Careers move in cycles. And with professionals averaging seven or more careers over a lifetime, chances are you’ll find yourself moving through another cycle soon.
The question, “What do you want to be?” is no longer reserved for high school seniors, but comes up again and again – early career, mid-career, pre-retirement and many moments in between. With the market changing so rapidly due to technology advances, globalization and economic shifts, even if you don’t intend to pivot, you may be forced to switch fields, industries or companies at some point.
So, the real question may be, “What do you want to be NEXT?” However, this is pretty limiting today. With hybrid roles, portfolio careers, side hustles and a variety of other work structures, it’s less about “being” something and more about “doing” many things.
This question has a lot of benefits over the old standard:
- It doesn’t box you into a title. The structure that a title seems to offer can be seductive, but often misleading. Much depends on the industry, company size and market for a title to be an accurate description of any set of responsibilities. Yet, humans prefer organization and labels, so titles often become a go-to staple when in a career hunt. By asking yourself what problems you want to solve, you step out of the box and can focus on tasks and outcomes versus titles.
- It forces you to consider the current market. There’s no way you can know what you’ll be doing 10 years from now. The market shifts too quickly and many roles available today will either be much different or eliminated altogether a decade from now. When you’re focused on solving a particular problem, there’s a good chance it’s a current (or ongoing) challenge that has viable job opportunities.
- It removes status as a consideration. Since careers are so tied into identity, it can be tough to separate our interests from our desire for approval. Whether it’s your own ego tugging at you or external pressure from loved ones or society, targeting a specific problem can take level, pay and other status factors out of the equation when making a career decision. You may ultimately decide to choose a role for the money over your interests, but at least you’ll have considered all options in the early stages of your career exploration.
- It encourages you to think outside of a traditional path. When making a career change, many get stuck in the mentality of “what can I do with my skills” versus what do I actually want to do. Chances are, you have many transferable skills that translate into many different careers, so don’t limit your exploration to traditional career ladders that are becoming less relevant. It’s more effective to consider what skills you want to use in your next role, and what outcomes you want to produce, rather than just “what am I good at?” Practicalities have their place, but even if you end up in a peripheral role to your ideal job, you’ll still come closer than you would have if you remained stuck in a rigid trajectory.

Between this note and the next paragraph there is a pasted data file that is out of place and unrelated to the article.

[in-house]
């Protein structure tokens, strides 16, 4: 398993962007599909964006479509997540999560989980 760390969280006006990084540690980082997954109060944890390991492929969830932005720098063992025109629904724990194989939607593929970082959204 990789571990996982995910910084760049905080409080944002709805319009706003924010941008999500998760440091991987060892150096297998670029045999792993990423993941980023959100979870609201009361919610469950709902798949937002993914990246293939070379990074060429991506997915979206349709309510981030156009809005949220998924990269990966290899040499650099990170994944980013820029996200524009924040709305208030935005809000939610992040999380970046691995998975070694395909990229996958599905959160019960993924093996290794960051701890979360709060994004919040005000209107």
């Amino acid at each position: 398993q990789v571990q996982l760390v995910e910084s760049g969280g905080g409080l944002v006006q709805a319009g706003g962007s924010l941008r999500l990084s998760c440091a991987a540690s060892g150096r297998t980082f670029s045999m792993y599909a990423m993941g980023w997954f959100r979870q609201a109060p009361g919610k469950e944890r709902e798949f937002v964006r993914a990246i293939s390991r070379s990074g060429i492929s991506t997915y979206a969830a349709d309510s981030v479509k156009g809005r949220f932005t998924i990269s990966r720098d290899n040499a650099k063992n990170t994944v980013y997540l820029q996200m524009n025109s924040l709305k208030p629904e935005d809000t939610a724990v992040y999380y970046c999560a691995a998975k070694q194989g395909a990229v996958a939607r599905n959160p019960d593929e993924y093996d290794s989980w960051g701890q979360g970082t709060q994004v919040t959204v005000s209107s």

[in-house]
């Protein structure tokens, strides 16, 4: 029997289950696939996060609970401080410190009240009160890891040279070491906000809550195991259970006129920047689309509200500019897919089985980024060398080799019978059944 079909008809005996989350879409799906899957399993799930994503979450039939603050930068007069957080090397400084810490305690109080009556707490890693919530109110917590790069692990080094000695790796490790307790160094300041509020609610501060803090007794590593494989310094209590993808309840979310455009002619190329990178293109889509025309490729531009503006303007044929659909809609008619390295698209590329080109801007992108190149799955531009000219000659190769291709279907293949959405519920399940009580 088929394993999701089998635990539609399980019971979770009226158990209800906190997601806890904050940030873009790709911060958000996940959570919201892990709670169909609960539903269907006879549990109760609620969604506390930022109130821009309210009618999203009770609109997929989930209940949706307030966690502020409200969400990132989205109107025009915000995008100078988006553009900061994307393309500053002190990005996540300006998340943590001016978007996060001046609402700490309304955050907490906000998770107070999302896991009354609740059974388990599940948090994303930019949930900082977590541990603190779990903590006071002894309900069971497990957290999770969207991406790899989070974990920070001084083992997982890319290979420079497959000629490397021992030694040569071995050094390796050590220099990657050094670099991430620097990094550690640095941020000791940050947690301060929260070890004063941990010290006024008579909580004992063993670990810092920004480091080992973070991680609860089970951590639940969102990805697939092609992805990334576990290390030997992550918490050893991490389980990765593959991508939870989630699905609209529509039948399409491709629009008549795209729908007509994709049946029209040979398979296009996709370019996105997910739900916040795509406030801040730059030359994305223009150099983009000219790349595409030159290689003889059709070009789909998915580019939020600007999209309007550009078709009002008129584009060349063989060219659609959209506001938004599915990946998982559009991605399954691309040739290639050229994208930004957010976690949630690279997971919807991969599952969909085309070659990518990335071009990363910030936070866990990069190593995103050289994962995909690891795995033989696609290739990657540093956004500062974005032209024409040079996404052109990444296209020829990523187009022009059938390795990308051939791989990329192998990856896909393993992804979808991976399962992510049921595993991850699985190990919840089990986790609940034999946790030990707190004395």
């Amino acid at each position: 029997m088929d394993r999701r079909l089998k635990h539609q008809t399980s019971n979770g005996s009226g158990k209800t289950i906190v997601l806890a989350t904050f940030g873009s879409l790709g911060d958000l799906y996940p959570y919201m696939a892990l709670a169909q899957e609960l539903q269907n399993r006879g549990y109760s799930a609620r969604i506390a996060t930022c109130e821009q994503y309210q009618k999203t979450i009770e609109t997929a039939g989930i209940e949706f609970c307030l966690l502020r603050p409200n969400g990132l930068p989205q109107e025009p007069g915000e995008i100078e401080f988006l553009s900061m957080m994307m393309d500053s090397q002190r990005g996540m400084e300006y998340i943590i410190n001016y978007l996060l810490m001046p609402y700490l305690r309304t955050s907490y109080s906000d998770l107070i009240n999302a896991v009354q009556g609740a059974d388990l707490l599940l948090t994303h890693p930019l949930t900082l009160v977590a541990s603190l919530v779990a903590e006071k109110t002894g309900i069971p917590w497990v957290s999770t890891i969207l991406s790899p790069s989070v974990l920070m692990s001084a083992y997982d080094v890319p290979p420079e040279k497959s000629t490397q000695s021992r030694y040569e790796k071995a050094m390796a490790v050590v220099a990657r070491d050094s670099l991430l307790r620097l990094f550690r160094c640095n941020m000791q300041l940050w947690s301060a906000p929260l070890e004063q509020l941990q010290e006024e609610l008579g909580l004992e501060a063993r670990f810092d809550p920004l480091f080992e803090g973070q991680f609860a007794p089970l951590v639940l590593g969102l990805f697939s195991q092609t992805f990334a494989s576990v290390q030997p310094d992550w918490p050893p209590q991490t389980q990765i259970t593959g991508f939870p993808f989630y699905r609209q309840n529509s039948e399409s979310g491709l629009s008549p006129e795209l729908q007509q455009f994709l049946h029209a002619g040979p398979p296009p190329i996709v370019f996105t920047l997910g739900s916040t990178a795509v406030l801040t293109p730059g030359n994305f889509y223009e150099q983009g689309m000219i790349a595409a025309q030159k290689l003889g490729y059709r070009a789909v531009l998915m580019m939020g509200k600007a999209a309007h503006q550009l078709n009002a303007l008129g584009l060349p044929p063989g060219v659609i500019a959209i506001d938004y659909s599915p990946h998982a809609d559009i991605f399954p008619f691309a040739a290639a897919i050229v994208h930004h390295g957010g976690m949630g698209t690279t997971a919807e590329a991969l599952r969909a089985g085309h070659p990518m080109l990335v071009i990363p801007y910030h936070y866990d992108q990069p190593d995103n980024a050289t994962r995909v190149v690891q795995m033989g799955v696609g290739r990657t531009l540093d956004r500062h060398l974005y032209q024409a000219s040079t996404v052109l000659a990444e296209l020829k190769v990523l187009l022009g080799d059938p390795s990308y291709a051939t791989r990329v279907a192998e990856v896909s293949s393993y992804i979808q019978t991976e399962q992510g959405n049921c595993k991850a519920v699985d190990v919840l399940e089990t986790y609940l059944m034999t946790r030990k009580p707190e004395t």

- You don’t need to know every career to come up with options. When exploring careers, it’s common to get stuck early on in the process by convincing yourself that you have no idea what roles even exist. With over 12,000 titles in the Bureau of Labor Statistics’ Occupational Outlook Handbook, there’s little chance that any one person has heard of even a fraction of these positions. When asking yourself what problem you want to solve, you don’t need to know what job titles exist to start exploring where your interests lie.
- There’s usually more than one answer. Many fear making a mistake when choosing a career, which puts a lot of pressure on you to get it right. When you focus on the problems you want to solve, you realize there are a lot of possibilities that fit your skills, interests and the market needs. Don’t fall for the “follow your passion” advice. You likely have many passions – some that are better suited as a profession, and others better left as hobbies that you can enjoy instead of being tied to the stress of a paycheck. The question “what problem do you want to solve” generates ideas without being as intimidating.
- It gets at your values. Our values are the guideposts of our behaviors. Being in a job that clashes with what we value can lead to unnecessary stress and ultimately, burnout. While no job is perfect, a role that aligns with (or at least doesn’t go against) what’s important to you, will be more sustainable and satisfying. When asking yourself “what problem you want to solve,” your values will automatically come into play in your answers.
Selecting a new career can feel overwhelming and ambiguous, but understanding there isn’t one right answer and that you only need to focus on your next career (as opposed to the next 20 years) helps to alleviate the pressure. While there won’t always be a need for FAX machine repair technicians, there will always be problems in the world to solve that create interesting job opportunities.
Reposted from: Forbes.com